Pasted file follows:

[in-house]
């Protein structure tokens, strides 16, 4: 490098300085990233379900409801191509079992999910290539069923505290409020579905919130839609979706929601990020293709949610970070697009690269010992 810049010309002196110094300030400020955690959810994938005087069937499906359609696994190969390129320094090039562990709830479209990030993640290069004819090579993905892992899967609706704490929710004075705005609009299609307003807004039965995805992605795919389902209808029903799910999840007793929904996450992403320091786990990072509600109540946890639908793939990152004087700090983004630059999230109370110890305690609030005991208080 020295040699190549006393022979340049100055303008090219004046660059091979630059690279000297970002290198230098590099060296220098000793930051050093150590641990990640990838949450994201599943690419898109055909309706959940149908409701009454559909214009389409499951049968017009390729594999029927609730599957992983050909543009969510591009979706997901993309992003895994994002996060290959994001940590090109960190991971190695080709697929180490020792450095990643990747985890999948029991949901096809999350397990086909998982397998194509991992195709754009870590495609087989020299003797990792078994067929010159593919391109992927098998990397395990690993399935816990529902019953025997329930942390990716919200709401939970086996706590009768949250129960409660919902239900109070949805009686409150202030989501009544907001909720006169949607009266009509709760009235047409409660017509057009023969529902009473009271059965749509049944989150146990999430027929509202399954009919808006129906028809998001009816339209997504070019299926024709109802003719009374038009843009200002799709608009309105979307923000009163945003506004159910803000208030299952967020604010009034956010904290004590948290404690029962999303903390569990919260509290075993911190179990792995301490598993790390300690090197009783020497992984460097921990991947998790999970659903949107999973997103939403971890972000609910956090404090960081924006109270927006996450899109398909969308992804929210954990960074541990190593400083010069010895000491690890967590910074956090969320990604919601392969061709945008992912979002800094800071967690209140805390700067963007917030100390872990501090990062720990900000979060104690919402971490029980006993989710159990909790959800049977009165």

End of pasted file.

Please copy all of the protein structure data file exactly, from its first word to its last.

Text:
[in-house]
């Protein structure tokens, strides 16, 4: 490098300085990233379900409801191509079992999910290539069923505290409020579905919130839609979706929601990020293709949610970070697009690269010992 810049010309002196110094300030400020955690959810994938005087069937499906359609696994190969390129320094090039562990709830479209990030993640290069004819090579993905892992899967609706704490929710004075705005609009299609307003807004039965995805992605795919389902209808029903799910999840007793929904996450992403320091786990990072509600109540946890639908793939990152004087700090983004630059999230109370110890305690609030005991208080 020295040699190549006393022979340049100055303008090219004046660059091979630059690279000297970002290198230098590099060296220098000793930051050093150590641990990640990838949450994201599943690419898109055909309706959940149908409701009454559909214009389409499951049968017009390729594999029927609730599957992983050909543009969510591009979706997901993309992003895994994002996060290959994001940590090109960190991971190695080709697929180490020792450095990643990747985890999948029991949901096809999350397990086909998982397998194509991992195709754009870590495609087989020299003797990792078994067929010159593919391109992927098998990397395990690993399935816990529902019953025997329930942390990716919200709401939970086996706590009768949250129960409660919902239900109070949805009686409150202030989501009544907001909720006169949607009266009509709760009235047409409660017509057009023969529902009473009271059965749509049944989150146990999430027929509202399954009919808006129906028809998001009816339209997504070019299926024709109802003719009374038009843009200002799709608009309105979307923000009163945003506004159910803000208030299952967020604010009034956010904290004590948290404690029962999303903390569990919260509290075993911190179990792995301490598993790390300690090197009783020497992984460097921990991947998790999970659903949107999973997103939403971890972000609910956090404090960081924006109270927006996450899109398909969308992804929210954990960074541990190593400083010069010895000491690890967590910074956090969320990604919601392969061709945008992912979002800094800071967690209140805390700067963007917030100390872990501090990062720990900000979060104690919402971490029980006993989710159990909790959800049977009165």